SNP name Skene as their candidate

SNP prospective parliamentary candidate Danus Skene in Lerwick on Tuesday - Photo: Hans J Marter/ ShetNews

RETIRED teacher and current chairman of Shetland Arts, Danus Skene, has been confirmed as the SNP’s parliamentary candidate for the Orkney and Shetland constituency at the forthcoming general election.

It is the first time the 70 year old has stood on an SNP ticket after having fought a Westminster seat twice before for the Liberal Democrats – in North Tayside back in 1983, and in Moray four years later.

Skene, who is hoping to benefit from the huge growth in the SNP’s popularity following the Scottish independence referendum, said his aim was to make sitting Liberal Democrat MP Alistair Carmichael more accountable.

The SNP is only the second party to name its candidate for the northern isles.

Labour, the Conservatives and UKIP are all expected to make announcements over the coming weeks. The Greens have already said they will not field a candidate.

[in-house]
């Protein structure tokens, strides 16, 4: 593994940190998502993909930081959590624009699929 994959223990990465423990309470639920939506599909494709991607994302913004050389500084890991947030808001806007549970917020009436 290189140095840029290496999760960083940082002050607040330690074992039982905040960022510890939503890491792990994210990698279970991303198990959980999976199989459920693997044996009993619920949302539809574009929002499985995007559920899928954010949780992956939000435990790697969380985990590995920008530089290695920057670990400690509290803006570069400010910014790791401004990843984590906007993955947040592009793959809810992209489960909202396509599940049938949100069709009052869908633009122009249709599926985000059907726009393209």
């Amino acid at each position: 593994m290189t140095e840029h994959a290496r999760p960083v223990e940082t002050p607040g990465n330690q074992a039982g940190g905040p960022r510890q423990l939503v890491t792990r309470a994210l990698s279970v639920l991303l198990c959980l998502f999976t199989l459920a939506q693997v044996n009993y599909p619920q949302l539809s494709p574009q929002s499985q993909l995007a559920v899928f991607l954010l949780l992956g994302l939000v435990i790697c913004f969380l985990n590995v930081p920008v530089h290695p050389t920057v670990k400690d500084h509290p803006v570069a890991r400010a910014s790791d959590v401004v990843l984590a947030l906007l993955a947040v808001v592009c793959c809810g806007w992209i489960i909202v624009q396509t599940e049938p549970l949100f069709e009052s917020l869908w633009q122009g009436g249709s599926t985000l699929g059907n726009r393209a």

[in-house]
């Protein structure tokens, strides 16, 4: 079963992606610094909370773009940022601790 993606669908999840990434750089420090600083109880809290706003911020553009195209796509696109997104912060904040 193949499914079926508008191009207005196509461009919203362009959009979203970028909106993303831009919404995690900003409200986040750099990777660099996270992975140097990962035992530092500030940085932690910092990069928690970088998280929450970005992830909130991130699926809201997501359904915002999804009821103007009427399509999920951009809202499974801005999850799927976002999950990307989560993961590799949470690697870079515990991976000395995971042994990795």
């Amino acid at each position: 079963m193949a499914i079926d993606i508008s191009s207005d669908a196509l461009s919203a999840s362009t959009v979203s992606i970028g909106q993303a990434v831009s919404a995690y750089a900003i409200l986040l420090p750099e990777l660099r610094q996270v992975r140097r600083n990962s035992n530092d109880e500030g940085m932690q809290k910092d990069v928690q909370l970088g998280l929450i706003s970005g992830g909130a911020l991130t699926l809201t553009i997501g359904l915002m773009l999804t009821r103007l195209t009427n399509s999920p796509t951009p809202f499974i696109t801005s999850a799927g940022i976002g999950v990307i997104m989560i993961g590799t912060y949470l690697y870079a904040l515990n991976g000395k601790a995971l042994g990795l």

Skene said: “I put my name forward because I think there is an urgent need for a new political initiative in the northern isles.

“The isles have been badly served by the coalition. Our MP is part of that coalition to the point of having been a whip putting people through the lobby for policies like the bedroom tax and other changes to the benefit system.

“He now sits in the cabinet, he’s got to be made accountable.”

Born in Dundee, Skene worked as a history and modern studies teacher before becoming an education official at Tayside regional council. He has served on the board of the Scottish Qualification Authority, and also worked in schools abroad in Israel and Kenya.

He added: “As we concentrate to move government power from London to Edinburgh we have to insist on the full implementation of the Smith Commission proposal.

“Home rule should mean what it says, and it means more than what the Smith Commission has offered. It means we have to be able to pay for our own programmes by control of our own tax system.

“I am motivated to do this because of the position the northern isles are in – the need to move decisions down, not just from London to Edinburgh, but Edinburgh to the islands.

“The SNP Scottish government takes extremely seriously the Our Islands, Our Future initiative. We need to get significant decision making powers back to the islands, and that is something I want to follow through.

“The last person to do that successfully was Jo Grimond with the 1974 Zetland County Council Act, and it is time for a major move again.”

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